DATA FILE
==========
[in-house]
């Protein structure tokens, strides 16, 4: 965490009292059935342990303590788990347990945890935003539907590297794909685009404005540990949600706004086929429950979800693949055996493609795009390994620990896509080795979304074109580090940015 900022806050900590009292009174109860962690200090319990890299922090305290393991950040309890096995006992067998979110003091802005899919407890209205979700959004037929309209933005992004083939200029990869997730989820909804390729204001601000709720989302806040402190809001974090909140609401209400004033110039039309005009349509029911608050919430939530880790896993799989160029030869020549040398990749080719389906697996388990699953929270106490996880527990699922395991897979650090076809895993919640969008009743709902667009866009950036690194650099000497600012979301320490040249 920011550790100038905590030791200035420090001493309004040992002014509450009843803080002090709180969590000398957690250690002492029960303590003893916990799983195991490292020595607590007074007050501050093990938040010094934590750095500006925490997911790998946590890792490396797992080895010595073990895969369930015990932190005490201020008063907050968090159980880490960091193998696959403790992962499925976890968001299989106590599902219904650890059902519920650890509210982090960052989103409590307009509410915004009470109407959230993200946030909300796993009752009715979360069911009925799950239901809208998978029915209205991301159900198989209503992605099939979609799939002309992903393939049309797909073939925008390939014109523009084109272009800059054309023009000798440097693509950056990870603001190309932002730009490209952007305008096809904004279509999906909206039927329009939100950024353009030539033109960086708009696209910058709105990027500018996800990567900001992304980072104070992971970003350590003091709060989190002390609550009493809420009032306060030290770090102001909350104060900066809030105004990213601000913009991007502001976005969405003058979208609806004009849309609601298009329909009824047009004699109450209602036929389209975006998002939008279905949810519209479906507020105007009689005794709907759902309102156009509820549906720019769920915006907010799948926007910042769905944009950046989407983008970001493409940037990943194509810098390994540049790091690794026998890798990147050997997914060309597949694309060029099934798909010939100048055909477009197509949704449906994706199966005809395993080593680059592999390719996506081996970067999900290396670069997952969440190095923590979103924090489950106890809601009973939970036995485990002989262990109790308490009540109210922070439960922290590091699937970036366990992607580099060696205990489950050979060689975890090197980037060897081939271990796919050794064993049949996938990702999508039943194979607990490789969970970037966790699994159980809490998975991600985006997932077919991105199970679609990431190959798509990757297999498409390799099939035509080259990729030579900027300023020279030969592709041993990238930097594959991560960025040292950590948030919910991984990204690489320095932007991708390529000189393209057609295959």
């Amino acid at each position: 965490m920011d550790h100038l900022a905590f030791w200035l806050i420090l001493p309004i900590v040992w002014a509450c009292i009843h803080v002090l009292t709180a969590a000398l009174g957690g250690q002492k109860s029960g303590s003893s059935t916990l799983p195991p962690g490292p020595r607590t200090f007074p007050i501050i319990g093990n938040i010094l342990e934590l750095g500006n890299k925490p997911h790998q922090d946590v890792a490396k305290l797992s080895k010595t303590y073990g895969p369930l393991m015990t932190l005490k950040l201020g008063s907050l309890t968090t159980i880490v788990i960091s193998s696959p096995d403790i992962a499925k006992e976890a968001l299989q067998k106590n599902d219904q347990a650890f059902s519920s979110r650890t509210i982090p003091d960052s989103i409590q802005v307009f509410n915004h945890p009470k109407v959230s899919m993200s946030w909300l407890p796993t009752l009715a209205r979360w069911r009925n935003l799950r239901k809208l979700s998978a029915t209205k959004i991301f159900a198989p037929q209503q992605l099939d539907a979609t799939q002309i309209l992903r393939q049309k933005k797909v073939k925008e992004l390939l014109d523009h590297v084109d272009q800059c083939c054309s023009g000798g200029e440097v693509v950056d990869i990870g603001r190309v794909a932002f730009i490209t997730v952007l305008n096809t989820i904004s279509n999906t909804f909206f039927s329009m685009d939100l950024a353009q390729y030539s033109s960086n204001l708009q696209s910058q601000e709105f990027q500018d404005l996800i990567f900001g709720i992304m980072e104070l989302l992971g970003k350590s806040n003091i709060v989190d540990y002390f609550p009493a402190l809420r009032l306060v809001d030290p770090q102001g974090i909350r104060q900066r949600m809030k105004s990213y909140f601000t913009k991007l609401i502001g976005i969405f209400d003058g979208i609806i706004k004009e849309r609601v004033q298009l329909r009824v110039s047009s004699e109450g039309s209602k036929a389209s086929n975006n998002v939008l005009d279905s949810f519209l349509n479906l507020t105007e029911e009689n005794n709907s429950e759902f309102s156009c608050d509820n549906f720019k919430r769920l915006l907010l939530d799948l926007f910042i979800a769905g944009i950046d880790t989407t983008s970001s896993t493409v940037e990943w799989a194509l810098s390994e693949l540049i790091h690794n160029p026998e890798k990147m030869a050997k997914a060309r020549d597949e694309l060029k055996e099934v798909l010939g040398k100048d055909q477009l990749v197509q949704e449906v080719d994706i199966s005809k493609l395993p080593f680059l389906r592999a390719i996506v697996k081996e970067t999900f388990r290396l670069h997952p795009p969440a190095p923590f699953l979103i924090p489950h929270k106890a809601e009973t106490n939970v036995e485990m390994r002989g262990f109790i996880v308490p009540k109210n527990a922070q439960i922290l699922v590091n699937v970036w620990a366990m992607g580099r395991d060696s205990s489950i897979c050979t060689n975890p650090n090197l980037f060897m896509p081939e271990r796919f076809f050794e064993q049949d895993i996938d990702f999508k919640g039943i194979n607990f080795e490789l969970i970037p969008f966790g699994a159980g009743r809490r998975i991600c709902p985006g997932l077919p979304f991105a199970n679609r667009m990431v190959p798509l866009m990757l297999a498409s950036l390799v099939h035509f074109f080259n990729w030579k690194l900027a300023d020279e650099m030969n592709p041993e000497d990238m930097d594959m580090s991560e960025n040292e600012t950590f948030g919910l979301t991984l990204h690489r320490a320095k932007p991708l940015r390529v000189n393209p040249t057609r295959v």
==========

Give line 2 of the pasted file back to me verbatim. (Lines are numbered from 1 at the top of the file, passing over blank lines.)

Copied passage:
């Protein structure tokens, strides 16, 4: 965490009292059935342990303590788990347990945890935003539907590297794909685009404005540990949600706004086929429950979800693949055996493609795009390994620990896509080795979304074109580090940015 900022806050900590009292009174109860962690200090319990890299922090305290393991950040309890096995006992067998979110003091802005899919407890209205979700959004037929309209933005992004083939200029990869997730989820909804390729204001601000709720989302806040402190809001974090909140609401209400004033110039039309005009349509029911608050919430939530880790896993799989160029030869020549040398990749080719389906697996388990699953929270106490996880527990699922395991897979650090076809895993919640969008009743709902667009866009950036690194650099000497600012979301320490040249 920011550790100038905590030791200035420090001493309004040992002014509450009843803080002090709180969590000398957690250690002492029960303590003893916990799983195991490292020595607590007074007050501050093990938040010094934590750095500006925490997911790998946590890792490396797992080895010595073990895969369930015990932190005490201020008063907050968090159980880490960091193998696959403790992962499925976890968001299989106590599902219904650890059902519920650890509210982090960052989103409590307009509410915004009470109407959230993200946030909300796993009752009715979360069911009925799950239901809208998978029915209205991301159900198989209503992605099939979609799939002309992903393939049309797909073939925008390939014109523009084109272009800059054309023009000798440097693509950056990870603001190309932002730009490209952007305008096809904004279509999906909206039927329009939100950024353009030539033109960086708009696209910058709105990027500018996800990567900001992304980072104070992971970003350590003091709060989190002390609550009493809420009032306060030290770090102001909350104060900066809030105004990213601000913009991007502001976005969405003058979208609806004009849309609601298009329909009824047009004699109450209602036929389209975006998002939008279905949810519209479906507020105007009689005794709907759902309102156009509820549906720019769920915006907010799948926007910042769905944009950046989407983008970001493409940037990943194509810098390994540049790091690794026998890798990147050997997914060309597949694309060029099934798909010939100048055909477009197509949704449906994706199966005809395993080593680059592999390719996506081996970067999900290396670069997952969440190095923590979103924090489950106890809601009973939970036995485990002989262990109790308490009540109210922070439960922290590091699937970036366990992607580099060696205990489950050979060689975890090197980037060897081939271990796919050794064993049949996938990702999508039943194979607990490789969970970037966790699994159980809490998975991600985006997932077919991105199970679609990431190959798509990757297999498409390799099939035509080259990729030579900027300023020279030969592709041993990238930097594959991560960025040292950590948030919910991984990204690489320095932007991708390529000189393209057609295959």